N.J. lawmakers propose to start school later for teens

Several students and parents are on board with the proposal to start school later.

Students at Cherry Hill High School East staged a sit-in Monday morning in support of teacher Timothy Locke.

File photo: A school bus passes by Cherry Hill High School East in Cherry Hill, New Jersey. (Emma Lee/WHYY)

Lawmakers in New Jersey have proposed a later start time for high school students, in an effort, they said, that would improve mental health amongst teenagers.

General Assembly Speaker Craig Coughlin and Sen. Vin Gopal have introduced legislation in their respective houses that would require some high schools that receive state aid to begin regular instruction no earlier than 8:30 a.m.

The proposal comes after the New Jersey Chapter of the American Academy of Pediatrics, or NJAAP, released a study that suggested many teens have a tough time falling asleep before 11 p.m and waking up before 8 a.m., due to their circadian rhythm.

“Sleep is fundamental to students’ mental and physical well-being,” Gopal said. “Ensuring students are getting enough rest is an important first step toward addressing the alarming rise in student mental health issues we’re seeing in New Jersey.”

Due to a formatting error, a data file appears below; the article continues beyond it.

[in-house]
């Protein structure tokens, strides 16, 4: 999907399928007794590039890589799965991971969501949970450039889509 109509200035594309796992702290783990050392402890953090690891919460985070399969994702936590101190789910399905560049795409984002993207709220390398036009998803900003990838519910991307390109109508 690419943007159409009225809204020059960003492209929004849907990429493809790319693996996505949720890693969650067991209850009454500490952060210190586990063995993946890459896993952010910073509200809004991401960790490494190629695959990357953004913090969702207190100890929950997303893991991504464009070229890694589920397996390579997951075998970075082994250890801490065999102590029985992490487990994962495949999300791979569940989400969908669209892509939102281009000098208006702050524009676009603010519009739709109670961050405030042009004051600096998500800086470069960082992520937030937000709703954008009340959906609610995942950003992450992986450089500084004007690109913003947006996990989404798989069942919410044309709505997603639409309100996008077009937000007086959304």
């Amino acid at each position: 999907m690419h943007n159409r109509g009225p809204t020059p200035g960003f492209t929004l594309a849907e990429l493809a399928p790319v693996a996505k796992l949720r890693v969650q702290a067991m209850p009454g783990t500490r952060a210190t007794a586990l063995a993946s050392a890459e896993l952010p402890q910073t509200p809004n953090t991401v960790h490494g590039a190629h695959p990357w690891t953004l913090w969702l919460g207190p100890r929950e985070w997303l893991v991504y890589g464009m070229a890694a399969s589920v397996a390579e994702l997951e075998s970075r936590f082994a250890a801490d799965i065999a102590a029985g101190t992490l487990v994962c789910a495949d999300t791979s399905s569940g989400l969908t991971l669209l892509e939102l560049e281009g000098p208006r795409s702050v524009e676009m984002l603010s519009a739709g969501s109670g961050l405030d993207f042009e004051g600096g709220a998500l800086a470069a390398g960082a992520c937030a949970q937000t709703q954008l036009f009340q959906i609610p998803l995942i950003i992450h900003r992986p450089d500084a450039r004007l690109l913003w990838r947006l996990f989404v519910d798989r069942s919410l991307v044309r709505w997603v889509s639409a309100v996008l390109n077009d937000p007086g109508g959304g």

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Some students said they are on board with the change.

“If school started at 8:30, or even later than that, it would be very beneficial. Not just mentally, but I feel like you could get your body more prepared to be around that many people for that many hours,” said Ta’Janae Pender, a senior at Steinert High School in Hamilton Township.

Pender said her school currently begins at 7:50 a.m., which means students like her who take the bus have to be up around 6 a.m.

And some parents are also on board with later start times.

Tieshau Middlebrooks’s daughter attends high school in Burlington. She is also a psychiatric nurse practitioner.

“The kids do have a lot on their plate. They want to be a part of things. They want to stay out of trouble. And I think the time does matter and mental health matters,” Middlebrooks said. “Because I know there’s a lot of people that are very overwhelmed, adults as well as students.”

Students said oftentimes, homework and extracurricular activities keep them up late, especially if they have a part-time job or take advanced placement classes.

“After school, I work until 10 o’clock,” said Samual Darby, a senior at Hamilton High School East in West Trenton, who also works at a local theater. “I mostly do my (homework) in the mornings or fit it in between classes and during my lunch periods.”

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The conversation over school start times has recently become a national trend, including in Pennsylvania, where hundreds of “late start initiatives” are already underway.

A formal outline of the provisions of the bill is not currently listed on the legislature’s website.

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